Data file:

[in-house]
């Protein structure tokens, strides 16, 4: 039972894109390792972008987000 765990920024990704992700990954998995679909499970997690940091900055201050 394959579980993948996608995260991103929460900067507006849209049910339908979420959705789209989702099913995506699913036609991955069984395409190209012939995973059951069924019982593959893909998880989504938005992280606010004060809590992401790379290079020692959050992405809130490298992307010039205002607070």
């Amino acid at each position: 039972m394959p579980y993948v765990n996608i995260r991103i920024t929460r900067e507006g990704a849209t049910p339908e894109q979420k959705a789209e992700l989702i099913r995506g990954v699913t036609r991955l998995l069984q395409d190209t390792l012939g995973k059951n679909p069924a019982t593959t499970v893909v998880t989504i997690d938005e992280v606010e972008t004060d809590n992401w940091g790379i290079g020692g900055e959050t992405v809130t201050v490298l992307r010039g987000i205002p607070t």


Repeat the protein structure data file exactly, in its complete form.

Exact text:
[in-house]
């Protein structure tokens, strides 16, 4: 039972894109390792972008987000 765990920024990704992700990954998995679909499970997690940091900055201050 394959579980993948996608995260991103929460900067507006849209049910339908979420959705789209989702099913995506699913036609991955069984395409190209012939995973059951069924019982593959893909998880989504938005992280606010004060809590992401790379290079020692959050992405809130490298992307010039205002607070």
């Amino acid at each position: 039972m394959p579980y993948v765990n996608i995260r991103i920024t929460r900067e507006g990704a849209t049910p339908e894109q979420k959705a789209e992700l989702i099913r995506g990954v699913t036609r991955l998995l069984q395409d190209t390792l012939g995973k059951n679909p069924a019982t593959t499970v893909v998880t989504i997690d938005e992280v606010e972008t004060d809590n992401w940091g790379i290079g020692g900055e959050t992405v809130t201050v490298l992307r010039g987000i205002p607070t």